Alcohol, Smoking Alter Estradiol Levels in Hormone Therapy

Tara Haelle

November 25, 2019

CHICAGO — A variety of lifestyle factors, particularly smoking and alcohol use, affect serum estradiol levels in women receiving hormone therapy, new data suggest.

"Healthcare providers prescribing hormone therapy need to consider these modifiable lifestyle factors" because they might affect the appropriate treatment dose for each individual woman, said Intira Sriprasert, MD, a doctoral student at the University of Southern California Keck School of Medicine in Los Angeles.

"The variety of dosing options for estradiol therapy is key to maximizing the treatment of menopause symptoms," she told Medscape Medical News.

Guidelines from the North American Menopause Society (NAMS) and good clinical practice recommend "using the lowest effective dose of estradiol to achieve efficacy of the agent with the goal of minimizing side effects," Sriprasert said. "And low compliance requires individualization of estradiol for each woman, according to her symptoms and responsiveness to therapy."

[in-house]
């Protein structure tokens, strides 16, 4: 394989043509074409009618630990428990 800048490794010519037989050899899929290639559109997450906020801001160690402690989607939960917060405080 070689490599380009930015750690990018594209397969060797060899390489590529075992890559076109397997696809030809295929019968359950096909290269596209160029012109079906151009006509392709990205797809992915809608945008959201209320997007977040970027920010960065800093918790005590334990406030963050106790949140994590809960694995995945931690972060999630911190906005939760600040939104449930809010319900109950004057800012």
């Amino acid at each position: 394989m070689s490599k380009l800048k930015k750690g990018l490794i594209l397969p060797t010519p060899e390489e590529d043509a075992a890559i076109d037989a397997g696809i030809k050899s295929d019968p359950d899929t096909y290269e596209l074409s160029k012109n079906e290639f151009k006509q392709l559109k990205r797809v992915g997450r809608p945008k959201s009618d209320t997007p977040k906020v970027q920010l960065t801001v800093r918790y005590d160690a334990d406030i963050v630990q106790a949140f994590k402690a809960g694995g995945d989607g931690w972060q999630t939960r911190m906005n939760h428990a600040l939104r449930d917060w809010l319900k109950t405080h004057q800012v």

But few data exist on the relation between estradiol dose and serum estradiol levels, effectiveness, adverse effects, and compliance, she added.

So Sriprasert and her colleagues analyzed data from two randomized, controlled, double-blind studies — the multicenter REPLENISH trial and the single-center ELITE trial — to identify the determinants of estradiol levels in healthy women using hormone therapy. Findings from both were presented as posters at the NAMS 2019 Annual Meeting.

They found that estradiol dose and serum levels in women taking hormone therapy were independently associated with changes in metabolic measures, and that serum estradiol levels from hormone therapy were associated with the progression of atherosclerosis.